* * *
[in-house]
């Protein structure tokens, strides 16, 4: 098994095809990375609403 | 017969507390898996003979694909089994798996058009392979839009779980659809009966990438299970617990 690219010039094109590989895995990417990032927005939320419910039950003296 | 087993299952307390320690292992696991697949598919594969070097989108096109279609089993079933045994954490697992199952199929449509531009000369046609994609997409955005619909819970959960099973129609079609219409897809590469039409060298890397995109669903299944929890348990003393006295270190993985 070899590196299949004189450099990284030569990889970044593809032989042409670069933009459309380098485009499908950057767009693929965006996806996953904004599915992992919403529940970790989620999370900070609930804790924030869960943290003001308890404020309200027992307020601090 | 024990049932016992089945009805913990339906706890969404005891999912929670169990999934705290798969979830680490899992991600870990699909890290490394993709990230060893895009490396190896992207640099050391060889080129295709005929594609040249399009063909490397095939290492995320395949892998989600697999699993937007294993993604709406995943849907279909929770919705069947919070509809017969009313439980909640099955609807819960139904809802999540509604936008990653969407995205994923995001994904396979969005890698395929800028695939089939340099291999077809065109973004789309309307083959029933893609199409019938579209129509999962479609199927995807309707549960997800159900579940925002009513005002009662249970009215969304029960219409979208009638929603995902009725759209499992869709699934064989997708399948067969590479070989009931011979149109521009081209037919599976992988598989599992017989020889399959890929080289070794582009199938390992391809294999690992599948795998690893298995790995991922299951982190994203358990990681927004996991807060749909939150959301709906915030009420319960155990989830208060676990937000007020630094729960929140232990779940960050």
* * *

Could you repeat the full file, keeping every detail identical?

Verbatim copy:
[in-house]
């Protein structure tokens, strides 16, 4: 098994095809990375609403 | 017969507390898996003979694909089994798996058009392979839009779980659809009966990438299970617990 690219010039094109590989895995990417990032927005939320419910039950003296 | 087993299952307390320690292992696991697949598919594969070097989108096109279609089993079933045994954490697992199952199929449509531009000369046609994609997409955005619909819970959960099973129609079609219409897809590469039409060298890397995109669903299944929890348990003393006295270190993985 070899590196299949004189450099990284030569990889970044593809032989042409670069933009459309380098485009499908950057767009693929965006996806996953904004599915992992919403529940970790989620999370900070609930804790924030869960943290003001308890404020309200027992307020601090 | 024990049932016992089945009805913990339906706890969404005891999912929670169990999934705290798969979830680490899992991600870990699909890290490394993709990230060893895009490396190896992207640099050391060889080129295709005929594609040249399009063909490397095939290492995320395949892998989600697999699993937007294993993604709406995943849907279909929770919705069947919070509809017969009313439980909640099955609807819960139904809802999540509604936008990653969407995205994923995001994904396979969005890698395929800028695939089939340099291999077809065109973004789309309307083959029933893609199409019938579209129509999962479609199927995807309707549960997800159900579940925002009513005002009662249970009215969304029960219409979208009638929603995902009725759209499992869709699934064989997708399948067969590479070989009931011979149109521009081209037919599976992988598989599992017989020889399959890929080289070794582009199938390992391809294999690992599948795998690893298995790995991922299951982190994203358990990681927004996991807060749909939150959301709906915030009420319960155990989830208060676990937000007020630094729960929140232990779940960050």